85 percent of all teenage pregnancies are unplanned. This can be a stressful experience. So, it is important that a teen birth mother know her rights.
“Being pregnant as a teen is scary and hard,” says Annaleece Merrill, birth mother and open adoption advocate. “It forces you to grow up too fast, to make decisions no kid should have to make.”
Can I Finish High School?
You absolutely have the right to finish high school. “The school cannot discriminate against you because you are pregnant or have a child,” according to Education for Justice. However, the sad reality is that more than 50 percent of teen mothers never graduate from high school.
Many schools have programs for teen birth mothers and young parents – some even have daycare centers. “Call your school district to see what programs can help you,” advises Education for Justice.
Who Decides My Baby’s Last Name?
If the child’s parents are not married when the baby is born, the birth mother gets to decide the name on the birth certificate.
If I Am Under 18 and Live at Home, Do My Parents Have the Right to Make Decisions About My Baby?
Even if you are under 18 and still live at home, YOU have the right to make the decisions about your baby. You have legal and physical custody of your child. This can only change if a court gives custody to someone else.
I Am a Birth Mother Under 18, Do I Need My Parents’ Consent to Choose Adoption?
“The decision to place or parent your child is yours alone,” writes birth mother Annaleece Merrill. “You are the only one who can truly know what is best for you and your baby.”
If you decide adoption is the best course of action, you can make that decision on your own. “States overwhelmingly consider minors who are parents to be capable of making critical decisions affecting the health and welfare of their children without their own parents’ knowledge or consent,” explains the Guttmacher Institute. However, there are a few exceptions. So, it is best to reach out to an adoption counselor or adoption lawyer to learn your parental rights. Rhode Island, Michigan, Minnesota, and Louisiana require parental consent for adoption.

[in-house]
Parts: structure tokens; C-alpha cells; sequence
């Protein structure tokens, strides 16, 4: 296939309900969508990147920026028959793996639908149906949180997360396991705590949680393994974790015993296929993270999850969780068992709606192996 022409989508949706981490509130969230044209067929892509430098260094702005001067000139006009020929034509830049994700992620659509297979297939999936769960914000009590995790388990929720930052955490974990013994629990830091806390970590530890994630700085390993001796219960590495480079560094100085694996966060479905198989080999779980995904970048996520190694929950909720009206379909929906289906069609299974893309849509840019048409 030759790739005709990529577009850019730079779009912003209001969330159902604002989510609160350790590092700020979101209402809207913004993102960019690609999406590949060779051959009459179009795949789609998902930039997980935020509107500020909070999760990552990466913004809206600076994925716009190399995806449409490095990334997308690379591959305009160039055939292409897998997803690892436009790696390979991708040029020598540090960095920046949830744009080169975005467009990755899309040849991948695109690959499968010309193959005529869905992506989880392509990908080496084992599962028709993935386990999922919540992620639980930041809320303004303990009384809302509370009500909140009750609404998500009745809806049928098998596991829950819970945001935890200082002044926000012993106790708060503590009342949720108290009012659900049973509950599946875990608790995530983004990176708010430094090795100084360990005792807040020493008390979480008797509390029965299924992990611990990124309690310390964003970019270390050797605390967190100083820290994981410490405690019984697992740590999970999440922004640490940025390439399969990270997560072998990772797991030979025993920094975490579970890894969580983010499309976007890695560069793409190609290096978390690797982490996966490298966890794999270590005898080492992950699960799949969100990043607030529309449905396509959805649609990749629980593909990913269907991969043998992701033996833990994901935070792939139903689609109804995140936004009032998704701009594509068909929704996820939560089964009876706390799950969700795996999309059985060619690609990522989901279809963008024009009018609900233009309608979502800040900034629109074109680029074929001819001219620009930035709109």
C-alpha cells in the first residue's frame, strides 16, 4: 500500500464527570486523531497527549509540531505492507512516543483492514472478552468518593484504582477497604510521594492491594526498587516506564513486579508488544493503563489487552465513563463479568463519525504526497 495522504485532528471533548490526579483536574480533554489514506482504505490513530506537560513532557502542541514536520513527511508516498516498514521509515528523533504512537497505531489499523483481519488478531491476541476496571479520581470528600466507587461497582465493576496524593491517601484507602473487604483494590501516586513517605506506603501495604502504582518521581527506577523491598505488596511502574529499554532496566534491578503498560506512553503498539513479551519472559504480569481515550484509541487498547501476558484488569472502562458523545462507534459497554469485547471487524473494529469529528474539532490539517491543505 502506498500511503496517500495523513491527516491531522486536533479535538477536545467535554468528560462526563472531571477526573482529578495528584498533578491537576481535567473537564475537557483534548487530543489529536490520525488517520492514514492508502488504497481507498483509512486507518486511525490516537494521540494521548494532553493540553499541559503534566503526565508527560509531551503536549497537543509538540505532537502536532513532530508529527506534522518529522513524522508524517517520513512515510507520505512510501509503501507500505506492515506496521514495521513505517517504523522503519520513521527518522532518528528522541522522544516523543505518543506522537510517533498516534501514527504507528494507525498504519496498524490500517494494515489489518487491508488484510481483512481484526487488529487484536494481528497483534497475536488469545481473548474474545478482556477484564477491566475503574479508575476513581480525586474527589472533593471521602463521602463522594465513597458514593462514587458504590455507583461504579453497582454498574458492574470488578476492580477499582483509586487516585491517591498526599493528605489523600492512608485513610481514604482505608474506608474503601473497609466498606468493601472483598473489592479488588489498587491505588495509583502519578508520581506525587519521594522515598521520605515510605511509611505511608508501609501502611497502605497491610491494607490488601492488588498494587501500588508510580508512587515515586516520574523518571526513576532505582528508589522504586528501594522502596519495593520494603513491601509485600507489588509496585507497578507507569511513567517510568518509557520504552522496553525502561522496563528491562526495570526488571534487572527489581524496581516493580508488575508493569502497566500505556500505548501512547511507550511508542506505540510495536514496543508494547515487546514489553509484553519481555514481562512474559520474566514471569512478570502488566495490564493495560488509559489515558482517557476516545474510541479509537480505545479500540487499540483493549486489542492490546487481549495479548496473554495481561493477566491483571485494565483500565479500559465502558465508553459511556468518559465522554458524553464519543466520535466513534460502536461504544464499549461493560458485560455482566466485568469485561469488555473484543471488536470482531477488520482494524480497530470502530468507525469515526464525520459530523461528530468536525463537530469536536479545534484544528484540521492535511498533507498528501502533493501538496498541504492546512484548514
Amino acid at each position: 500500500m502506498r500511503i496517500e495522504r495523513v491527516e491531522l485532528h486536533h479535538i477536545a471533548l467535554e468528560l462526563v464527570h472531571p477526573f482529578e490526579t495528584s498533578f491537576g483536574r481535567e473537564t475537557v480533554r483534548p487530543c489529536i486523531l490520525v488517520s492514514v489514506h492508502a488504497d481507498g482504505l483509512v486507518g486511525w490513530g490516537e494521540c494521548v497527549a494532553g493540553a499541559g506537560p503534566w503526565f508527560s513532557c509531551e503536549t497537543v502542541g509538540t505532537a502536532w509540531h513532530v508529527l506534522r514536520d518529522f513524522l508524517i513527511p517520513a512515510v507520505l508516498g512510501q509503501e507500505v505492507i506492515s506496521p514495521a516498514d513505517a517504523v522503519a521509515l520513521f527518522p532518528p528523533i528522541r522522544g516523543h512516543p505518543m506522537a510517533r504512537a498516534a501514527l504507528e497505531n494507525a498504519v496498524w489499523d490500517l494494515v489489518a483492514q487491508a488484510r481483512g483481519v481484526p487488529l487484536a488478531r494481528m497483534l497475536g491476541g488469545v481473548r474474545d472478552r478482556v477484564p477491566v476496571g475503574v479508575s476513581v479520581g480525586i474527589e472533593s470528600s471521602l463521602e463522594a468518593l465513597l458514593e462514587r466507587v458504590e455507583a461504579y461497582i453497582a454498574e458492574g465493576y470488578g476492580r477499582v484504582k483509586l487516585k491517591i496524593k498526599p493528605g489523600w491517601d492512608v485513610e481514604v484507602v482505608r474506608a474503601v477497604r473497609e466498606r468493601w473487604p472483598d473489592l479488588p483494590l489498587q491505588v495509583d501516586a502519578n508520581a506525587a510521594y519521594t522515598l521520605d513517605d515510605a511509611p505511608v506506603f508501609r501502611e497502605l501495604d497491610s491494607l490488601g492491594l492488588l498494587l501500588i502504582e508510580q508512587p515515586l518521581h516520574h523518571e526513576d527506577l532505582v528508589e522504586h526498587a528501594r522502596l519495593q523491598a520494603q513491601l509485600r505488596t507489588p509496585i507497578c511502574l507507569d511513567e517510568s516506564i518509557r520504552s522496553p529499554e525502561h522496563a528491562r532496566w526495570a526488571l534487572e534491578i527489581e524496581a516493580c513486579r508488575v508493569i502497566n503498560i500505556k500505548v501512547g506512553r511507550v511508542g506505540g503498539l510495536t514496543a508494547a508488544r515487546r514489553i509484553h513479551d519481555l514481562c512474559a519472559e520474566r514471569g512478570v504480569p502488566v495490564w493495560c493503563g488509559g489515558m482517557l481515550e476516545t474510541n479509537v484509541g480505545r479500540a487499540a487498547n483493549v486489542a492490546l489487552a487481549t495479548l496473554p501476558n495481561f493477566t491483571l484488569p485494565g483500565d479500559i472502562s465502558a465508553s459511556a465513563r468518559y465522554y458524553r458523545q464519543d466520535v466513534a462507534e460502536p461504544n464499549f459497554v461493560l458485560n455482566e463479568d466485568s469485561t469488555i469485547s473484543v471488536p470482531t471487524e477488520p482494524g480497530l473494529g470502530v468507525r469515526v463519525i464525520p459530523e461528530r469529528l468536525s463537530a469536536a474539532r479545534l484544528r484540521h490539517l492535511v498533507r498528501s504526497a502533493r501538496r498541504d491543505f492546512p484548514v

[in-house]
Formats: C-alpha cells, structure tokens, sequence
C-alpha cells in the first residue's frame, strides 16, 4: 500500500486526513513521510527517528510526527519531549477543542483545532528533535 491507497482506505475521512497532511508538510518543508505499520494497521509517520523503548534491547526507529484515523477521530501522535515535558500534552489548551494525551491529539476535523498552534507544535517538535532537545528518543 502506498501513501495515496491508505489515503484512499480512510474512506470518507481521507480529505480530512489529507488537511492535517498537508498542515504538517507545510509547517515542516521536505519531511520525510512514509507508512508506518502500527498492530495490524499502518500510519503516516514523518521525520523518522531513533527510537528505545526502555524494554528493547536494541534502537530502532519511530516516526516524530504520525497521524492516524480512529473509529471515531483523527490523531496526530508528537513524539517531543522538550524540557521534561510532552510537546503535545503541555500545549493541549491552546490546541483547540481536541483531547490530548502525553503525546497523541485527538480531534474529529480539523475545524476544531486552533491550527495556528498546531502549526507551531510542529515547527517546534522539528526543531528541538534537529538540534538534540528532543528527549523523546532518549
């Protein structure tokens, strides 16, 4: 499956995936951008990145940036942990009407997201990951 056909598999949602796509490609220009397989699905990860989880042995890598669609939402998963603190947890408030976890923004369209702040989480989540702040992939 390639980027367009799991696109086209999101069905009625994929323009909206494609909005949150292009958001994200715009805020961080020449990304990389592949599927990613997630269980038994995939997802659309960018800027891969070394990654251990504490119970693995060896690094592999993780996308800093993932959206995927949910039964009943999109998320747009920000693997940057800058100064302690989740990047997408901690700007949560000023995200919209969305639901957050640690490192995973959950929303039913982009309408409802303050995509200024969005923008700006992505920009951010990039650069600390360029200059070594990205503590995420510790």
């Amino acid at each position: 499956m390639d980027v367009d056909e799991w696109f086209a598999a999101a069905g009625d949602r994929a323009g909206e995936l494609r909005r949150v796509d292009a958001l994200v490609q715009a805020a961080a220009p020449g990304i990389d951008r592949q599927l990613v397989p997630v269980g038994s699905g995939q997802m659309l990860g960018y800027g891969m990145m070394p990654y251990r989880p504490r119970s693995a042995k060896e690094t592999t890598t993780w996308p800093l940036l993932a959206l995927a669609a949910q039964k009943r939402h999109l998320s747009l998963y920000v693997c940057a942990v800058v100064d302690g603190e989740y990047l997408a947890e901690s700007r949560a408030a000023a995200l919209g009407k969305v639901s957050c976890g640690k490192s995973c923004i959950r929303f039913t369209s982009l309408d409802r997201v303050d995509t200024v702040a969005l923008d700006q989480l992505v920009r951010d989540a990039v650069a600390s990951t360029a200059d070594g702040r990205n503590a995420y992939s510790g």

Do I Need the Birth Father’s Consent to Create an Adoption Plan?
“Your child’s father, regardless of his age, also has rights in an adoption and this may include the right to give or withhold his consent,” adds Megan Cohen, adoption attorney and birth mother. Click Here to read more about dealing with the birth father.
Can My Parents Force Me to Place My Baby for Adoption?
The short answer is absolutely not. “You are the legal parent of your baby, and you have all the rights to make decisions for your child,” says Cohen. “Your parents don’t have the legal right to force you to put your baby up for adoption, but they can certainly assert their influence.”
If you are a minor, you are legally not allowed to live on your own. So, your parents will undoubtedly play a large role in your life and your pregnancy.
Do I Need to Tell My Parents If I Choose to Terminate the Pregnancy?
Well, that is entirely up to you. “Giving your parents the big news is bound to be a daunting moment,” says Andrew G. Marshall, relationships therapist. While you may want to keep your pregnancy a secret from your parents and terminate the pregnancy before your parents find out, “many states require parental involvement in a minor’s decision to terminate a pregnancy,” according to the Guttmacher Institute. If this is a route you wish to explore, you may want to reach out to an attorney to learn the specific abortion laws governing your state.
We Can Help You Learn Your Rights
Adoption Makes Family is here for you. If you would like our advice or just need to talk, please give us a call at any time. We are a non-profit (501-C3) licensed adoption agency based in Maryland founded to meet the needs of birth parents and adoptive parents in a manner that is sensitive, compassionate, and personal. Our staff is here to listen – 24 hours a day, 7 days a week for your convenience.
24-Hour Hotline 410-683-2100
If you have any questions, you can contact us by phone at 410-683-2100, by e-mail at firstname.lastname@example.org or use our online contact form.